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Class divisions

AaronAppelbaum_FORPRINT
AaronAppelbaum_FORPRINT

The senior class council wisely saved up its social funds for a series of events called “Pub Nights.” The point of these evenings is to rent out a bar such that it exclusively serves the Princeton senior class, so that anyone from the class can participate. The recent event at Triumph Brewing Company was remarkably enjoyable given the social nature of the affair and the unlimited and free nature of the beer. One aspect stuck out in particular, though. There are so many students in the Class of 2014 I had never met before. There were many students whom I had never even seen before. I am into my fourth year at this institution, and I still hadn’t met a notable quantity of my comrades.

At Princeton the likelihood that any given student is interesting and engaging is very high, and the likelihood that they can teach you something new is even higher. It dawned on me that I had a real fear growing inside of me: that I would graduate from Princeton and never meet all of these potentially wonderful and engaging people. And of course that fate is inevitable. I understand that one cannot know, or even meet, 1,200 some-odd students, no matter how socially ubiquitous one is. However, I figured it ought to become a priority of mine to try.

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After realizing how many of 2014-ers I had yet to meet, I recognized that there are four such classes on this campus at every given moment. Naturally I know fewer and fewer students from each of the respective younger classes, knowing hardly a handful of freshmen. I know my class to be composed of smart, engaging and diverse people; surely every other grade mirrors this reality. My fear grew. I would leave Princeton knowing such a small minority of such a talented campus. But what scared me was not that I wouldn’t meet everyone (that is silly), but more so that I wouldn’t meet much of anyone. What mechanism is in place for seniors to meet and befriend freshmen (and the other grades as well)? The entire student body shares nights out on the Street, but in my experience that is not the place to build new and diverse friendships.

There are a few outlets for older students to befriend younger ones. All activity clubs recruit freshmen into their ranks. Eating clubs will welcome in new hoards of sophomores in the spring, and classes are usually not segregated by year. All of these outlets, however, are limited. A music group will increase its membership only by a few lucky souls, and eating clubs, while creating some interaction between upperclassmen and underclassmen, do so only for a limited number of students.

If I have learned anything from attending Princeton Reunions, it is that class year is arbitrary, and the intergenerational comingling of Tigers is part of the institution's very fabric. Current students get to meet alumni; young alumni get to meet the older ones. The four-year gap that separated the veteran seniors from the rookie freshmen just about dissolves upon graduation. As four becomes a smaller and smaller percentage of our total life lived, the time difference matters less and less. It is of course true that most seniors are in many ways more mature, savvy and comfortable than most freshmen, and friendships between the two camps are not the most natural thing. But Princeton students learn quickly, and frosh soon grow into themselves and so are increasingly worth getting to know (as they are even in their yet underdeveloped forms).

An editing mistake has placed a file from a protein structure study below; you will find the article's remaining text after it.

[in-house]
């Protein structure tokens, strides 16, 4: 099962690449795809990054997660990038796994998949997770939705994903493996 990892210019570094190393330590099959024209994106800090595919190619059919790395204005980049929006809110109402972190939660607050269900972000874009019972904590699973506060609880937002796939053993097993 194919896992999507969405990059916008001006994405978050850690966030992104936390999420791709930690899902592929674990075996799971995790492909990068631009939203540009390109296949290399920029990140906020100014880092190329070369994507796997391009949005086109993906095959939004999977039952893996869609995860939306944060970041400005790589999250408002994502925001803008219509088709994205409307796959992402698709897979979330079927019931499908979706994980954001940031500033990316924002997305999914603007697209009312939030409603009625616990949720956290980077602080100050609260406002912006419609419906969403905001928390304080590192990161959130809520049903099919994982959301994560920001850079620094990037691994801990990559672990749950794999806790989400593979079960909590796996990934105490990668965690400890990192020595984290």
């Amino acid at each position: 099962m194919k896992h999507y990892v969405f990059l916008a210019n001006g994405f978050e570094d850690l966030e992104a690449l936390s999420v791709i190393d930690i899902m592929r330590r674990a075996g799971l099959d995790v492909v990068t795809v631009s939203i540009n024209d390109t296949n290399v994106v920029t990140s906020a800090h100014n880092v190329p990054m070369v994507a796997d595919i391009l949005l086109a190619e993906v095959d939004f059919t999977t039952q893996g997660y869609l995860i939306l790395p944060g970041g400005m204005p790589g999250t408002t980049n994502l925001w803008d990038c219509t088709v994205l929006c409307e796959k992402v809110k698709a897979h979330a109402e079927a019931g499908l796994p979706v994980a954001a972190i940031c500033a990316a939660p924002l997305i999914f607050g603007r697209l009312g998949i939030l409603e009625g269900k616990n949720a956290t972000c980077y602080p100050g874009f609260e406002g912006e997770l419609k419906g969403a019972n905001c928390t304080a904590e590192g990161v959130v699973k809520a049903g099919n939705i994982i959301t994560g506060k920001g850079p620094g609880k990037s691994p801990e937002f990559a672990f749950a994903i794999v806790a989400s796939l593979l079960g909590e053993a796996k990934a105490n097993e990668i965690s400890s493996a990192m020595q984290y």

The increased interaction between freshmen and seniors can be mutually beneficial beyond the fact that more people will meet each other. Freshmen can learn from the experiences of the seniors and avoid more potential pitfalls, and the seniors can be reminded of the eagerness and simple joy of attending Princeton. I am not advocating for a formal mentoring program, just the ability for people of different ages to learn from each other in an organic and friendly way.

There ought to be a way for the University to increase the senior-to-freshman (read: underclassmen) interaction. The University does provide upperclassmen with two dining hall meals a week, but these are either not spent or used to dine in the company of other upperclassmen. The younger generation should not bear the burden of introducing themselves — that is understandably daunting.

I believe the residential college system is the way to facilitate the mingling of upper and lower classes. Every upperclassman has belonged to one, and most people have an affinity toward their college and perhaps some spillover affinity for the new people in it. I would have called a senior-freshman event hosted by Wilson silly, that is, before recognizing what a tragic loss it would be to graduate from Princeton and not know such a vast number of its young talented students and potential lifelong friends.

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Aaron Applbaum is a Wilson School major from Oakland, Calif. He can be reached at applbaum@princeton.edu.

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